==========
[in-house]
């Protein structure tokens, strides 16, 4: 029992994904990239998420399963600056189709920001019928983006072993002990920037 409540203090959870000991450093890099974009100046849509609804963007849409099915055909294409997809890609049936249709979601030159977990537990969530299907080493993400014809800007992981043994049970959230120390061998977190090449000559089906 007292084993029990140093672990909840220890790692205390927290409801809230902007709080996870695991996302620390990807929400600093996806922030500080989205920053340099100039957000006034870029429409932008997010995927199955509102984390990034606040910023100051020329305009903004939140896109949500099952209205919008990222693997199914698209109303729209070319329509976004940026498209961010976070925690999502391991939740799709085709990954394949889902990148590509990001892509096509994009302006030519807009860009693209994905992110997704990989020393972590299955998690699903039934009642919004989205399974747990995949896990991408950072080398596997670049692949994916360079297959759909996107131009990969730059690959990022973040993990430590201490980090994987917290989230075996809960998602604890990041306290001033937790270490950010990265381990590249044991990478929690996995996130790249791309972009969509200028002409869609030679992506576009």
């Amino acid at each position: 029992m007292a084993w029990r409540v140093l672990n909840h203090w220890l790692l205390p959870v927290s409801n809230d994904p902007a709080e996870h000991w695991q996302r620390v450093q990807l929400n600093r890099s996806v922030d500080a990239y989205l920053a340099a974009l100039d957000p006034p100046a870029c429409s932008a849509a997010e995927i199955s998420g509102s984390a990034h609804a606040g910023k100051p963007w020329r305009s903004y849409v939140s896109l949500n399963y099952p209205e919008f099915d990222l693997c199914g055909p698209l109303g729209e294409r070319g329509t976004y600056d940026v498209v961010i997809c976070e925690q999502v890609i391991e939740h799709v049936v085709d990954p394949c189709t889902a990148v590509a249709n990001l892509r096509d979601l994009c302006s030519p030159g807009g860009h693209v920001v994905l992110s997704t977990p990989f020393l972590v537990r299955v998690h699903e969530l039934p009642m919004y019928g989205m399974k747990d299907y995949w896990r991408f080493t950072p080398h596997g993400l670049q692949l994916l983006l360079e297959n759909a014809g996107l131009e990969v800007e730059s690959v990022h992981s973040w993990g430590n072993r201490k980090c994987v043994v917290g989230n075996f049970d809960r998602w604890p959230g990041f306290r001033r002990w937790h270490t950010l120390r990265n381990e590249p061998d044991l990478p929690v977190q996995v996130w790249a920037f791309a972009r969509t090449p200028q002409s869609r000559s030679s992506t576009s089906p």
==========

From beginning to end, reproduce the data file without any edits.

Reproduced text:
[in-house]
């Protein structure tokens, strides 16, 4: 029992994904990239998420399963600056189709920001019928983006072993002990920037 409540203090959870000991450093890099974009100046849509609804963007849409099915055909294409997809890609049936249709979601030159977990537990969530299907080493993400014809800007992981043994049970959230120390061998977190090449000559089906 007292084993029990140093672990909840220890790692205390927290409801809230902007709080996870695991996302620390990807929400600093996806922030500080989205920053340099100039957000006034870029429409932008997010995927199955509102984390990034606040910023100051020329305009903004939140896109949500099952209205919008990222693997199914698209109303729209070319329509976004940026498209961010976070925690999502391991939740799709085709990954394949889902990148590509990001892509096509994009302006030519807009860009693209994905992110997704990989020393972590299955998690699903039934009642919004989205399974747990995949896990991408950072080398596997670049692949994916360079297959759909996107131009990969730059690959990022973040993990430590201490980090994987917290989230075996809960998602604890990041306290001033937790270490950010990265381990590249044991990478929690996995996130790249791309972009969509200028002409869609030679992506576009």
């Amino acid at each position: 029992m007292a084993w029990r409540v140093l672990n909840h203090w220890l790692l205390p959870v927290s409801n809230d994904p902007a709080e996870h000991w695991q996302r620390v450093q990807l929400n600093r890099s996806v922030d500080a990239y989205l920053a340099a974009l100039d957000p006034p100046a870029c429409s932008a849509a997010e995927i199955s998420g509102s984390a990034h609804a606040g910023k100051p963007w020329r305009s903004y849409v939140s896109l949500n399963y099952p209205e919008f099915d990222l693997c199914g055909p698209l109303g729209e294409r070319g329509t976004y600056d940026v498209v961010i997809c976070e925690q999502v890609i391991e939740h799709v049936v085709d990954p394949c189709t889902a990148v590509a249709n990001l892509r096509d979601l994009c302006s030519p030159g807009g860009h693209v920001v994905l992110s997704t977990p990989f020393l972590v537990r299955v998690h699903e969530l039934p009642m919004y019928g989205m399974k747990d299907y995949w896990r991408f080493t950072p080398h596997g993400l670049q692949l994916l983006l360079e297959n759909a014809g996107l131009e990969v800007e730059s690959v990022h992981s973040w993990g430590n072993r201490k980090c994987v043994v917290g989230n075996f049970d809960r998602w604890p959230g990041f306290r001033r002990w937790h270490t950010l120390r990265n381990e590249p061998d044991l990478p929690v977190q996995v996130w790249a920037f791309a972009r969509t090449p200028q002409s869609r000559s030679s992506t576009s089906p």